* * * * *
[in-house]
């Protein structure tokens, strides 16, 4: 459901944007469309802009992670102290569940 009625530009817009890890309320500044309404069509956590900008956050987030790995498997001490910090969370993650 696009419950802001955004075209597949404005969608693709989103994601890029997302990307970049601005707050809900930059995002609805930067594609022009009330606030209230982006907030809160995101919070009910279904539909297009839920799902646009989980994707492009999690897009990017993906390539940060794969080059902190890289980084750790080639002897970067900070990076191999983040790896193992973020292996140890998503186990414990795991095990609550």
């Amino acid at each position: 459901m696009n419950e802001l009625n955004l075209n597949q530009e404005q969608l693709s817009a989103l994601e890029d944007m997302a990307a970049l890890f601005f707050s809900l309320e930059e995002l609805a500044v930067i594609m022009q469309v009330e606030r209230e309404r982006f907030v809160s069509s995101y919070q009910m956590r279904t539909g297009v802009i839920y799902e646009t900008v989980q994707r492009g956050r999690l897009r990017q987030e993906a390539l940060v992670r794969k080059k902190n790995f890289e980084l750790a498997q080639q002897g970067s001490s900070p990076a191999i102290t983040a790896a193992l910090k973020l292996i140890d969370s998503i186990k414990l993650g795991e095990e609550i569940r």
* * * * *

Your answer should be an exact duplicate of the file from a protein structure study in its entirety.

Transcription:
[in-house]
């Protein structure tokens, strides 16, 4: 459901944007469309802009992670102290569940 009625530009817009890890309320500044309404069509956590900008956050987030790995498997001490910090969370993650 696009419950802001955004075209597949404005969608693709989103994601890029997302990307970049601005707050809900930059995002609805930067594609022009009330606030209230982006907030809160995101919070009910279904539909297009839920799902646009989980994707492009999690897009990017993906390539940060794969080059902190890289980084750790080639002897970067900070990076191999983040790896193992973020292996140890998503186990414990795991095990609550």
């Amino acid at each position: 459901m696009n419950e802001l009625n955004l075209n597949q530009e404005q969608l693709s817009a989103l994601e890029d944007m997302a990307a970049l890890f601005f707050s809900l309320e930059e995002l609805a500044v930067i594609m022009q469309v009330e606030r209230e309404r982006f907030v809160s069509s995101y919070q009910m956590r279904t539909g297009v802009i839920y799902e646009t900008v989980q994707r492009g956050r999690l897009r990017q987030e993906a390539l940060v992670r794969k080059k902190n790995f890289e980084l750790a498997q080639q002897g970067s001490s900070p990076a191999i102290t983040a790896a193992l910090k973020l292996i140890d969370s998503i186990k414990l993650g795991e095990e609550i569940r």